Tips from a Pro: The Right Lens Makes All the Difference

Use a wide-angle lens to add some humor to your images

march12creative.jpg
An ad and editorial pro, see more of Richard Bradbury's work at RBradbury.com.Richard Bradbury

Superwide-angle lenses practically force you to create wacky images, simply by letting you cram so many elements into the picture. It can be a blast to use them to distort perspective. But there are times when superwides are absolutely the right tool for the job. London-based photographer Richard Bradbury turned immediately to his Canon EF 17–40mm f/4L when the Guinness Book of World Records called on him to depict both the world’s largest dog, Gibson the Great Dane, and the world’s smallest, Boo Boo the Chihuahua, in the same frame.

Because both record holders were American dogs, Bradbury wanted the meeting place to be iconically American in nature. He considered the Grand Canyon, New York City, and Washington D.C., among other venues. “We liked the White House because it’s serious, and we quite liked the idea of a serious location for such a fun record,” he says.

However, the real White House would have been impractical, given the potential crowds and other complications. The next best venue? The “White House” state capitol building in Sacramento, CA.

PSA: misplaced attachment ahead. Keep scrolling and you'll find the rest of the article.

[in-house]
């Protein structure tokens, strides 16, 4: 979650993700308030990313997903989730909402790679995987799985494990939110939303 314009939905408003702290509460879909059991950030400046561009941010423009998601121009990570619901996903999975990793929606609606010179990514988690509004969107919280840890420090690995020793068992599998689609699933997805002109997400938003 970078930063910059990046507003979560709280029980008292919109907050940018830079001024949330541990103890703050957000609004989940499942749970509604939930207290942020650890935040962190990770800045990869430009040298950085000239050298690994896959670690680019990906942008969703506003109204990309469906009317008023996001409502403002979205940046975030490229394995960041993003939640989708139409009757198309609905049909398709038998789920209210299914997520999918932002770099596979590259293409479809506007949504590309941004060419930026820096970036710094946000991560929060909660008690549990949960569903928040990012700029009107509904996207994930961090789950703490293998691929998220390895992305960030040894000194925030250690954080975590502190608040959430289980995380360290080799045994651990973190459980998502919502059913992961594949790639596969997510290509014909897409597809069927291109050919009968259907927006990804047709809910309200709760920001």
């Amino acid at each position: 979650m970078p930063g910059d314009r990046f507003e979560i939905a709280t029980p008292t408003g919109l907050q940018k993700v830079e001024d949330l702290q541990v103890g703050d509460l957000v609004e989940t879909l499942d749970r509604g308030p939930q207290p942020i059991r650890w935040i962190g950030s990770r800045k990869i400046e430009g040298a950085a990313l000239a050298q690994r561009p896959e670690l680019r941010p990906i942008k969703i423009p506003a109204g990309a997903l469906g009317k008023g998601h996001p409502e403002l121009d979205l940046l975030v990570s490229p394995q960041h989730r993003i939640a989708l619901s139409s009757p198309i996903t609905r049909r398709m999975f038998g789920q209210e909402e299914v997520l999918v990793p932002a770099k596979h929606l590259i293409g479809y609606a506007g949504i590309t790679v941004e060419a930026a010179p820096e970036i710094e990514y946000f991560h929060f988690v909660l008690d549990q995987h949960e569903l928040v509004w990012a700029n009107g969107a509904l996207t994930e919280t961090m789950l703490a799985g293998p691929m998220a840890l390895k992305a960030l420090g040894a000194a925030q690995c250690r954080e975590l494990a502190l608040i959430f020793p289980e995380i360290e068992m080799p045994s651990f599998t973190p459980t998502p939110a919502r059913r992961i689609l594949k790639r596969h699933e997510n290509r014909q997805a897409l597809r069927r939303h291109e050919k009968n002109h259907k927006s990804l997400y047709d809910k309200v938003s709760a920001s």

Although the shoot took place outside under natural sunlight, Bradbury used a three-light setup. He placed a softbox on a boom overhead and above the camera, with two backlights coming in from either side at about 45 degrees. The softbox was about five feet off the ground and aimed almost straight down to provide a soft frontlight and catchlight in the dogs’ eyes.

The two dogs were brought in once everything was ready, their respective owners directing them into position. Even though Bradbury only needed one shot, the session took almost two hours.

“When shooting wide-angle in close, the slightest movement from the dogs can change the perspective quite considerably,” Bradbury says. “My shots frame to frame are quite different from each other, but you’ve got to respond to [your subjects]. You keep repositioning and eventually you get enough shots to make it right. There are a lot of throw-outs with animal photos.”

As for the dogs, they had no notion of their relative sizes.”Boo Boo clearly thought she was six feet tall,” Bradbury says. “She wasn’t taking any messing around from Gibson. She held her ground and just looked up as if to say, ‘If you want to come down here, buddy, you’re in for trouble.’”

ADVERTISEMENT